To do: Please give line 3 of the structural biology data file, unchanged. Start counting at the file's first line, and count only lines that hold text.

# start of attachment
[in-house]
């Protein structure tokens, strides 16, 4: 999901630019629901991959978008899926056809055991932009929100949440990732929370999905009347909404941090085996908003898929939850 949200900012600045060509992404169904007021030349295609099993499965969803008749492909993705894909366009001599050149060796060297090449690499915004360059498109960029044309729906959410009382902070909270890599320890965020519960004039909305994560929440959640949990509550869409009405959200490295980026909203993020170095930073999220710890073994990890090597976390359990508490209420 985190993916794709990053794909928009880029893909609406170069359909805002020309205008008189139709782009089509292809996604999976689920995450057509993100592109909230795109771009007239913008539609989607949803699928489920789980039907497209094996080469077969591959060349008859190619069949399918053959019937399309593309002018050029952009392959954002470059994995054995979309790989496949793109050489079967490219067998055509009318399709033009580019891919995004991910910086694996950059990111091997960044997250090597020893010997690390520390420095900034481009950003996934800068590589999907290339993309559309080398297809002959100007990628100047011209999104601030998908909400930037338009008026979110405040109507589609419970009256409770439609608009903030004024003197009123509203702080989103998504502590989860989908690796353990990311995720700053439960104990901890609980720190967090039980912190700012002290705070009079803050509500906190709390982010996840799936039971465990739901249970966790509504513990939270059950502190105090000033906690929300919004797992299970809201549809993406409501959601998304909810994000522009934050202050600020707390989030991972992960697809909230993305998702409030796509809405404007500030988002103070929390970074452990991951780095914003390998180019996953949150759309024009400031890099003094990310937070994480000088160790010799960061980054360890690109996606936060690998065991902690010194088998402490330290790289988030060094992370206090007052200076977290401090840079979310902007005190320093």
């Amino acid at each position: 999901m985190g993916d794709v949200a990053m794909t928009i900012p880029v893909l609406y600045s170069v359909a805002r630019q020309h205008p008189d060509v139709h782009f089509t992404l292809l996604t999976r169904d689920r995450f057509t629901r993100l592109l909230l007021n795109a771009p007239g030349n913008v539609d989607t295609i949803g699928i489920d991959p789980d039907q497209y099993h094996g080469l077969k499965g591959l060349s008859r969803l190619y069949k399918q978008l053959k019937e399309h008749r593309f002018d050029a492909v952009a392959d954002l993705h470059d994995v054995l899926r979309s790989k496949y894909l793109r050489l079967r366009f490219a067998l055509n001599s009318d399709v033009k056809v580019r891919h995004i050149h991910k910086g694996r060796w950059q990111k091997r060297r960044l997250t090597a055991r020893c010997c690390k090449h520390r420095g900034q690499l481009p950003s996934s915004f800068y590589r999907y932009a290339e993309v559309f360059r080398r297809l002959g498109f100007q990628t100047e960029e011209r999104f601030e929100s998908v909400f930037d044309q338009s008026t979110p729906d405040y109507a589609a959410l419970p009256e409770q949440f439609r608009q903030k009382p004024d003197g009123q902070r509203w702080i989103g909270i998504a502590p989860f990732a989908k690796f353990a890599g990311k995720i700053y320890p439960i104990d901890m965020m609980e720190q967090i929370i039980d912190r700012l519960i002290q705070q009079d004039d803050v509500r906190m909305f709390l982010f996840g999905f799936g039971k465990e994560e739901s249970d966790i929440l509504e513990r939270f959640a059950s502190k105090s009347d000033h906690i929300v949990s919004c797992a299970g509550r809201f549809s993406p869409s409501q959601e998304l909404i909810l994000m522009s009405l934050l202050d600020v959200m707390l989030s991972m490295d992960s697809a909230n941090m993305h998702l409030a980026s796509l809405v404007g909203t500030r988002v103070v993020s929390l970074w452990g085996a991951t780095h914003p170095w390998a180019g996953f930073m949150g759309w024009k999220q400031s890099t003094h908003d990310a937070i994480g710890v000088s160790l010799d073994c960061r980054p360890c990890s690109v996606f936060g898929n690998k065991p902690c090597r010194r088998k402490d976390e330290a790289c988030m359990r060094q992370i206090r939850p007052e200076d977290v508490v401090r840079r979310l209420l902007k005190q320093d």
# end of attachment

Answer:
């Amino acid at each position: 999901m985190g993916d794709v949200a990053m794909t928009i900012p880029v893909l609406y600045s170069v359909a805002r630019q020309h205008p008189d060509v139709h782009f089509t992404l292809l996604t999976r169904d689920r995450f057509t629901r993100l592109l909230l007021n795109a771009p007239g030349n913008v539609d989607t295609i949803g699928i489920d991959p789980d039907q497209y099993h094996g080469l077969k499965g591959l060349s008859r969803l190619y069949k399918q978008l053959k019937e399309h008749r593309f002018d050029a492909v952009a392959d954002l993705h470059d994995v054995l899926r979309s790989k496949y894909l793109r050489l079967r366009f490219a067998l055509n001599s009318d399709v033009k056809v580019r891919h995004i050149h991910k910086g694996r060796w950059q990111k091997r060297r960044l997250t090597a055991r020893c010997c690390k090449h520390r420095g900034q690499l481009p950003s996934s915004f800068y590589r999907y932009a290339e993309v559309f360059r080398r297809l002959g498109f100007q990628t100047e960029e011209r999104f601030e929100s998908v909400f930037d044309q338009s008026t979110p729906d405040y109507a589609a959410l419970p009256e409770q949440f439609r608009q903030k009382p004024d003197g009123q902070r509203w702080i989103g909270i998504a502590p989860f990732a989908k690796f353990a890599g990311k995720i700053y320890p439960i104990d901890m965020m609980e720190q967090i929370i039980d912190r700012l519960i002290q705070q009079d004039d803050v509500r906190m909305f709390l982010f996840g999905f799936g039971k465990e994560e739901s249970d966790i929440l509504e513990r939270f959640a059950s502190k105090s009347d000033h906690i929300v949990s919004c797992a299970g509550r809201f549809s993406p869409s409501q959601e998304l909404i909810l994000m522009s009405l934050l202050d600020v959200m707390l989030s991972m490295d992960s697809a909230n941090m993305h998702l409030a980026s796509l809405v404007g909203t500030r988002v103070v993020s929390l970074w452990g085996a991951t780095h914003p170095w390998a180019g996953f930073m949150g759309w024009k999220q400031s890099t003094h908003d990310a937070i994480g710890v000088s160790l010799d073994c960061r980054p360890c990890s690109v996606f936060g898929n690998k065991p902690c090597r010194r088998k402490d976390e330290a790289c988030m359990r060094q992370i206090r939850p007052e200076d977290v508490v401090r840079r979310l209420l902007k005190q320093d």